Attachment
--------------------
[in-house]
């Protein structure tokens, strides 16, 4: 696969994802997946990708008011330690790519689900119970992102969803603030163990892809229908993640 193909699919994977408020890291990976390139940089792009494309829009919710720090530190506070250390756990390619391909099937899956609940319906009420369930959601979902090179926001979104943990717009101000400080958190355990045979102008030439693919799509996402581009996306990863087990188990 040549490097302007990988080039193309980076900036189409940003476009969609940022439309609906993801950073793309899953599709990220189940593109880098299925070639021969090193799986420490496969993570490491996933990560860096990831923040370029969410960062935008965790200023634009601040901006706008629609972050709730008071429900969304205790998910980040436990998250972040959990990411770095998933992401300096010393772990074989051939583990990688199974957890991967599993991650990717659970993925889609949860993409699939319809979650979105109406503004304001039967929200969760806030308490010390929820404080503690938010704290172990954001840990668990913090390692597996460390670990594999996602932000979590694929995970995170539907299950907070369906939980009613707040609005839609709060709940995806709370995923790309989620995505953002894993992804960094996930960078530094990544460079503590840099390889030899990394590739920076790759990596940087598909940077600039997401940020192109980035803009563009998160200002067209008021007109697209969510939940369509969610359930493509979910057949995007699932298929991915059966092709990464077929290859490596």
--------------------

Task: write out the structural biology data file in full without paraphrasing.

[in-house]
């Protein structure tokens, strides 16, 4: 696969994802997946990708008011330690790519689900119970992102969803603030163990892809229908993640 193909699919994977408020890291990976390139940089792009494309829009919710720090530190506070250390756990390619391909099937899956609940319906009420369930959601979902090179926001979104943990717009101000400080958190355990045979102008030439693919799509996402581009996306990863087990188990 040549490097302007990988080039193309980076900036189409940003476009969609940022439309609906993801950073793309899953599709990220189940593109880098299925070639021969090193799986420490496969993570490491996933990560860096990831923040370029969410960062935008965790200023634009601040901006706008629609972050709730008071429900969304205790998910980040436990998250972040959990990411770095998933992401300096010393772990074989051939583990990688199974957890991967599993991650990717659970993925889609949860993409699939319809979650979105109406503004304001039967929200969760806030308490010390929820404080503690938010704290172990954001840990668990913090390692597996460390670990594999996602932000979590694929995970995170539907299950907070369906939980009613707040609005839609709060709940995806709370995923790309989620995505953002894993992804960094996930960078530094990544460079503590840099390889030899990394590739920076790759990596940087598909940077600039997401940020192109980035803009563009998160200002067209008021007109697209969510939940369509969610359930493509979910057949995007699932298929991915059966092709990464077929290859490596």